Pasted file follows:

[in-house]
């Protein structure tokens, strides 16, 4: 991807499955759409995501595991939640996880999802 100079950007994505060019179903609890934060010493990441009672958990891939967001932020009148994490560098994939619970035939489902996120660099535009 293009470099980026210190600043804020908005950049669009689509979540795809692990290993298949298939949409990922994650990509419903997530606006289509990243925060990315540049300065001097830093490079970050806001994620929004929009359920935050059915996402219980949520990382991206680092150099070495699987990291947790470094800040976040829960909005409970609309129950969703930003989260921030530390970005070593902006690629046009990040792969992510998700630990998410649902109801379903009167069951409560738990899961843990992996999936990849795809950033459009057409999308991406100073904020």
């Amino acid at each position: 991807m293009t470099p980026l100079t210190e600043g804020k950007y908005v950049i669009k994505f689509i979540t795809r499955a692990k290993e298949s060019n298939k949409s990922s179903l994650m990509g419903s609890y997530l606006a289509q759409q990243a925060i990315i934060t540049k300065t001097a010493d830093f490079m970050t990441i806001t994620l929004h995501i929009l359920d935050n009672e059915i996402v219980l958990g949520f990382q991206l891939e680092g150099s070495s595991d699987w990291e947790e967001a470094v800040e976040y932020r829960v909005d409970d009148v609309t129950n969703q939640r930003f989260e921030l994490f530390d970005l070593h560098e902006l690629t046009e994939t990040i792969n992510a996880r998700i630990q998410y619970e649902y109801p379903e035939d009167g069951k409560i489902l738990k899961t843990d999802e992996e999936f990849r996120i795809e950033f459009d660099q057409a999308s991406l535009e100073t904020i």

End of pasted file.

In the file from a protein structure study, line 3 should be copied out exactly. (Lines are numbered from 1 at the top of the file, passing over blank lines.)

């Amino acid at each position: 991807m293009t470099p980026l100079t210190e600043g804020k950007y908005v950049i669009k994505f689509i979540t795809r499955a692990k290993e298949s060019n298939k949409s990922s179903l994650m990509g419903s609890y997530l606006a289509q759409q990243a925060i990315i934060t540049k300065t001097a010493d830093f490079m970050t990441i806001t994620l929004h995501i929009l359920d935050n009672e059915i996402v219980l958990g949520f990382q991206l891939e680092g150099s070495s595991d699987w990291e947790e967001a470094v800040e976040y932020r829960v909005d409970d009148v609309t129950n969703q939640r930003f989260e921030l994490f530390d970005l070593h560098e902006l690629t046009e994939t990040i792969n992510a996880r998700i630990q998410y619970e649902y109801p379903e035939d009167g069951k409560i489902l738990k899961t843990d999802e992996e999936f990849r996120i795809e950033f459009d660099q057409a999308s991406l535009e100073t904020i």